Both pages are updated frequently, as new data emerges.

Steve Espinola
Flatbush, Brooklyn

The Wurlitzer Electric Piano / Re: see a wurlitzer 300 here
« on: August 15, 2020, 11:28:02 AM »
This 2007 thread has come back to haunt me, and I just had to set someone straight who was buying one.  Too much heresay, incorrect assumptions.

The 300 WAS made in the early 1970's, in a very small window of time.  Circa 1972-3.  It was the console version of the 201.  Both were made in the same German factory.  They are German variants of the 200 line with unique (Europe-compatible) electronics and speakers.

They are uncommon, but they are out there.

We can NOT assume the era of an instrument based on sequencing the model numbers, or even the suffix letters! If we did, the 726B would be the last Wurly EP made. (And it wasn't. It preceded the non-B 726 and was made in 1966.)

The last-introduced Wurly EP models were the 205(V), the 215(V), and the 200B. All around 1980, perhaps inched back to 1979? Don't quote me on 1979, check the table in the link below.  270 was 1976.

Sorry to be a grouch over a 13 year old thread.  But this sort of thinking still goes on among us over here. Also, I need coffee.

PS.  Olivier, i continue to enjoy your beautiful page. It's an inspiration!

The Wurlitzer Electric Piano / Re: Wurlitzer clank Sound- F21
« on: May 30, 2020, 11:08:17 AM »
Adjusting reed bar won't fix it.

And yes, it's very common in the range F-21 to just below Middle C.  As high as that Bb or B.

200's and 200A's were designed for increased portability.  And indeed, most of us can pick up either of those and walk with them, at least from a car trunk to a nearby destination room, maybe taking one break along the way.

They achieved this with the plastic top, getting rid of the leg-carrying lid, and by reducing the vertical and depth dimensions.  And THIS was done by redesigning the damper action to remove 5 or 6 inches from the back; and by changing the design of how and where the keys engaged with the action, as well.  This certainly changed the feel of the action, and to my mind it was made a bit less responsive, for the sake of that compromise.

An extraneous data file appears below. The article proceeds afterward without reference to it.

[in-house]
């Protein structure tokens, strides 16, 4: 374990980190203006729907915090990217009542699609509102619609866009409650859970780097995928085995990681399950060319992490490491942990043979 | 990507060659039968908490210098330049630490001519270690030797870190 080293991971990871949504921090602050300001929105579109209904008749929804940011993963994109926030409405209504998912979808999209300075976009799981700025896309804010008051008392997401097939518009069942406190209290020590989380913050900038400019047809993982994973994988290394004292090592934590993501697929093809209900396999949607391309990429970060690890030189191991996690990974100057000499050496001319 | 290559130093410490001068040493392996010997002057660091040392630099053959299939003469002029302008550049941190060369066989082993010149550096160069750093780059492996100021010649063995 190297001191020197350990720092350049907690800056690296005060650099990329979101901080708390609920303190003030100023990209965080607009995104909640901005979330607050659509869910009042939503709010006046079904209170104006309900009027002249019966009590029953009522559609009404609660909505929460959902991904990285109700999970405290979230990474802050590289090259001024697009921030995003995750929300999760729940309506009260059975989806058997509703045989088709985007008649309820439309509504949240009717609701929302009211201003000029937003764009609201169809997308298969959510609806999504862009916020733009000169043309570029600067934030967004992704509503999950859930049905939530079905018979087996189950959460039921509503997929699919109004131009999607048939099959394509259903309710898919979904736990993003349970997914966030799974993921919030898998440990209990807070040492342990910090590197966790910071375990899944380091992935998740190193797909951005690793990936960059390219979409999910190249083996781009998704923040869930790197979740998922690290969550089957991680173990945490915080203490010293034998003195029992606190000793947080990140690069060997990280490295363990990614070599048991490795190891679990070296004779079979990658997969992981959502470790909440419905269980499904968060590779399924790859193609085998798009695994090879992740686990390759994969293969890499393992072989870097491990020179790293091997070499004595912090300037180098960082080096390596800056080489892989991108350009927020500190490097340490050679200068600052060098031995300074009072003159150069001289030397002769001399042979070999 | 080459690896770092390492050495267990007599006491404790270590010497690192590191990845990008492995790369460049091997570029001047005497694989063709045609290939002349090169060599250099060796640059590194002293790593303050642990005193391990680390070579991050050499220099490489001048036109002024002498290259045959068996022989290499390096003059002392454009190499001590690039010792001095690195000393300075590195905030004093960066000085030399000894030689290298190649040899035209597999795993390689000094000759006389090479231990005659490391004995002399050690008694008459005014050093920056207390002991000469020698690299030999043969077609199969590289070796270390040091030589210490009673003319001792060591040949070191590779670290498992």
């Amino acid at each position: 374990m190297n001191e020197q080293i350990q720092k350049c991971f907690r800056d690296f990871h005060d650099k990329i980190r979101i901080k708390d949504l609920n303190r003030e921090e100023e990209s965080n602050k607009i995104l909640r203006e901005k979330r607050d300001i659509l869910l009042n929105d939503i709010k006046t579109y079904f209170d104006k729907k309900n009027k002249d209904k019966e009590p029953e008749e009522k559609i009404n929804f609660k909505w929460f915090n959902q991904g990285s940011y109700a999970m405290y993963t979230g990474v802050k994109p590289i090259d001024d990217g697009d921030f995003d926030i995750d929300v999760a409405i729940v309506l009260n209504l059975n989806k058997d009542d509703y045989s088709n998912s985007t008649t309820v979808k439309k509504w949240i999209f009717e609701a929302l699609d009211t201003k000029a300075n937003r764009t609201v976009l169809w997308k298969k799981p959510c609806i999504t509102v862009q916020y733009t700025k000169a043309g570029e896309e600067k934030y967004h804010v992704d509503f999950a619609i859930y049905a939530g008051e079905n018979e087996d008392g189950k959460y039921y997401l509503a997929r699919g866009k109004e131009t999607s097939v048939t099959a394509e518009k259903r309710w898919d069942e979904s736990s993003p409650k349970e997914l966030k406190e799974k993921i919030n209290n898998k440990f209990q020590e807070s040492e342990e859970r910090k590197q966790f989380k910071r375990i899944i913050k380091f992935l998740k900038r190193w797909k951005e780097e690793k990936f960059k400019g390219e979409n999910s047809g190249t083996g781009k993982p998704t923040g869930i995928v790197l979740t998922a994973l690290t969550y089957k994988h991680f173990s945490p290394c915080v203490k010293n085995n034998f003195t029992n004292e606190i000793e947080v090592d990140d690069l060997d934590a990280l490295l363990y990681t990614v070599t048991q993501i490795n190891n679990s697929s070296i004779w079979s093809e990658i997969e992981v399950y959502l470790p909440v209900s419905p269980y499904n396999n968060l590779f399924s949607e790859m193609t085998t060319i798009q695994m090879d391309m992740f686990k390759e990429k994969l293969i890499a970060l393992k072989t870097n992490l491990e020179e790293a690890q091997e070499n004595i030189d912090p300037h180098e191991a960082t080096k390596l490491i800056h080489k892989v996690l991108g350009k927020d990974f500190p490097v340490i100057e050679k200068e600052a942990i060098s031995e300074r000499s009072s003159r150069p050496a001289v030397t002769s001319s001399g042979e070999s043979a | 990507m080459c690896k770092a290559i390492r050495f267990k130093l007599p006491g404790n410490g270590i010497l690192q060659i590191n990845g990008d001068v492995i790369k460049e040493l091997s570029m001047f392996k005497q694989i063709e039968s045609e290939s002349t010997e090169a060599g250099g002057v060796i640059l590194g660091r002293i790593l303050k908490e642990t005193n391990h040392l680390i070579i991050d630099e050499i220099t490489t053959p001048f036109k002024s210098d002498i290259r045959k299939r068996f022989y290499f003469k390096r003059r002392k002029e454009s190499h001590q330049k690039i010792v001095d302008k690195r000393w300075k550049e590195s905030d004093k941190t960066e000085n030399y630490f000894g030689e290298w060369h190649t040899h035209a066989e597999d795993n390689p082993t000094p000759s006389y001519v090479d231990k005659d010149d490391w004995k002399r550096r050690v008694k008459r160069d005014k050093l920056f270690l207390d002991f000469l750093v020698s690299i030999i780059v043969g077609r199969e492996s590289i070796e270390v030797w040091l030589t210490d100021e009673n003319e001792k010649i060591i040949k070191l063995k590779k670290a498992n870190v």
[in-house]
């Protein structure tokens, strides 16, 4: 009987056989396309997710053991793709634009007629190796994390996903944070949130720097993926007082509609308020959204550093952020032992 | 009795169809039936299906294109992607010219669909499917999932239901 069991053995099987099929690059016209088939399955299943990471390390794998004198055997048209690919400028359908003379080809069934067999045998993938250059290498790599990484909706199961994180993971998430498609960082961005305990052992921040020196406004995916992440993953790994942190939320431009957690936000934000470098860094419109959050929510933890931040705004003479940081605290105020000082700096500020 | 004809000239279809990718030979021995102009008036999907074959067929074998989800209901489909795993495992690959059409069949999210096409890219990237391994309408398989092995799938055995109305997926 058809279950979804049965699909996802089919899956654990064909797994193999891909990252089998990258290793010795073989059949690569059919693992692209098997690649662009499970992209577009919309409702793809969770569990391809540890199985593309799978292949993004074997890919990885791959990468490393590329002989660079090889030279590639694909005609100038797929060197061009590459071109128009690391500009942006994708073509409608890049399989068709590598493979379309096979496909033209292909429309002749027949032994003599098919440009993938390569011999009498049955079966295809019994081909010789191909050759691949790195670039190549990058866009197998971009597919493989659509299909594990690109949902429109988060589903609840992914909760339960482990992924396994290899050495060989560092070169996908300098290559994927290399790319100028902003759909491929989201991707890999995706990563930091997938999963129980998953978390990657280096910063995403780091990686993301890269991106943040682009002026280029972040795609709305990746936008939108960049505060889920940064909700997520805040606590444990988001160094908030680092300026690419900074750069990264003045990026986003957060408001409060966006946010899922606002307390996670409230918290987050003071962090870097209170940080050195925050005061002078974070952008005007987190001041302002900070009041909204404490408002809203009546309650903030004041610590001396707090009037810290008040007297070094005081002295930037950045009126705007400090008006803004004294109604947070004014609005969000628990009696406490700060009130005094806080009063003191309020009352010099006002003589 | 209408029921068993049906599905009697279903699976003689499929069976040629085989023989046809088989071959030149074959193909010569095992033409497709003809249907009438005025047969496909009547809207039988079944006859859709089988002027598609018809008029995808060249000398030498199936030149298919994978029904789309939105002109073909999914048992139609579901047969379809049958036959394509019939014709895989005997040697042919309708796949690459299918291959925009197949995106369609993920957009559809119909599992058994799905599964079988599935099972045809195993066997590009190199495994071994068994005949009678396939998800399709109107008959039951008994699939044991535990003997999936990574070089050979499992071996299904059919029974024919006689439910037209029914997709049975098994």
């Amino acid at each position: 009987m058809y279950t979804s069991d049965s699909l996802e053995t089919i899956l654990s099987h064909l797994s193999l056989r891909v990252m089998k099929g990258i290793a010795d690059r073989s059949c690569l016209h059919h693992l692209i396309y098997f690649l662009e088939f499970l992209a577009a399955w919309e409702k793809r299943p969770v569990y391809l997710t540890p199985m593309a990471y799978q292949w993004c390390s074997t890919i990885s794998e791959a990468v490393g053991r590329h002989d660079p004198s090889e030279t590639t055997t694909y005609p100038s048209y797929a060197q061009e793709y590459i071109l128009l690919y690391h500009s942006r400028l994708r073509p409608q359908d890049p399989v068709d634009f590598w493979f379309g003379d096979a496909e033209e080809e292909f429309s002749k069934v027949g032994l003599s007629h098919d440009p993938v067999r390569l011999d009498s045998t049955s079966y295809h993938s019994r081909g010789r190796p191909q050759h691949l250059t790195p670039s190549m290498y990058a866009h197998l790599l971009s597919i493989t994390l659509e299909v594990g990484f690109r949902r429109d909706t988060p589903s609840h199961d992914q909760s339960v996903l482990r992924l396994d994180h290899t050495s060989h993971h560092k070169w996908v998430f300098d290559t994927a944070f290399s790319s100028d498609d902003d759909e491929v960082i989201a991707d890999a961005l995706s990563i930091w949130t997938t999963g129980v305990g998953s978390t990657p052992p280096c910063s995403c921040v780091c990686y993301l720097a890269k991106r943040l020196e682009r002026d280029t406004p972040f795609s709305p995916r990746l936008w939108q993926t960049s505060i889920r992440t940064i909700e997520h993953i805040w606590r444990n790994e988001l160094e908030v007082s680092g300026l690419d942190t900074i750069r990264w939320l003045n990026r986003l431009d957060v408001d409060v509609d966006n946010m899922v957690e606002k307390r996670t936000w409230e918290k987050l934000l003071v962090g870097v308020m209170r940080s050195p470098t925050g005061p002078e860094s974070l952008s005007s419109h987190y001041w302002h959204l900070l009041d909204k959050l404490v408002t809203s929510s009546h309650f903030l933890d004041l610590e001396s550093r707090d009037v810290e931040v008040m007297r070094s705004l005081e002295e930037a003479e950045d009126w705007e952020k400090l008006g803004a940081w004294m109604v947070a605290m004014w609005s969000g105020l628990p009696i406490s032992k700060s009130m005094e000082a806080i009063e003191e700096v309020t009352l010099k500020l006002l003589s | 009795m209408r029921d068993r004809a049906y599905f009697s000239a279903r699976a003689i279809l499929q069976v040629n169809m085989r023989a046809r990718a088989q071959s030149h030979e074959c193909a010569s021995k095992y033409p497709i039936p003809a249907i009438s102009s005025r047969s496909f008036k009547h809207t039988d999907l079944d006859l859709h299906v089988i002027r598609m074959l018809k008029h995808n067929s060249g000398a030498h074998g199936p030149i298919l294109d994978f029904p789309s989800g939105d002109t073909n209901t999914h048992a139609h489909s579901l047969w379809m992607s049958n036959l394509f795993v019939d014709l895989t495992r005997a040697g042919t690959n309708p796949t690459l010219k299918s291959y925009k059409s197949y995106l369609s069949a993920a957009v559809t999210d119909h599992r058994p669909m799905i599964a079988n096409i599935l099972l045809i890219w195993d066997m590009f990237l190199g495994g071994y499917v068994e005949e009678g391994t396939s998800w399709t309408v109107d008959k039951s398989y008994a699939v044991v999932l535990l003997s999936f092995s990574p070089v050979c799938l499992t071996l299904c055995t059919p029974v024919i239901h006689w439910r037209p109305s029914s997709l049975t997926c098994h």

That said, if I was buying a Wurly that I intended to tour with, I would take a 200 or 200A over a 140B in a heartbeat.  If not, I would probably enjoy a 140B more.... and even more than that, a console 720A (later, 1965 design) or a 720B.

But.... I am enjoying having both.

Steveo, you are correct that the actions between a "pre-A" 140 and 140B are at least interchangeable.  The damper arms are different.  The other crucial difference, beyond the amps as you noted, is that the reeds of a 140 are the same as a 120, from notes 21-64; unique in the bass register (though superficially/visually like a 140B) and the reed screw washers of a 140 are different (thinner, making tuning far more difficult).  But we digress.

I would love to see a side by side photo of 140 keysticks vs. 720 keysticks. Does anyone here own both models?

I may have a photo of the difference somewhere.  The 720 keysticks are 2 inches longer. (1 inch on each side of the balance point.)

The Wurlitzer Electric Piano / Re: 206 Amp Backwards Capacitors?
« on: February 21, 2020, 04:24:30 PM »
The 1973 diagram has a lot of stupid errors in it, yet is the last and most up-to-date diagram.  Basically, when they rotated the amp in the graphic so that it faced the way a user would ACTUALLY look at the thing, they neglected to rotate the polarity of a lot of items in it.  The ones I am aware of are the Diodes:  D2 through D5.  I didn't know about the capacitors, but it would not amaze me.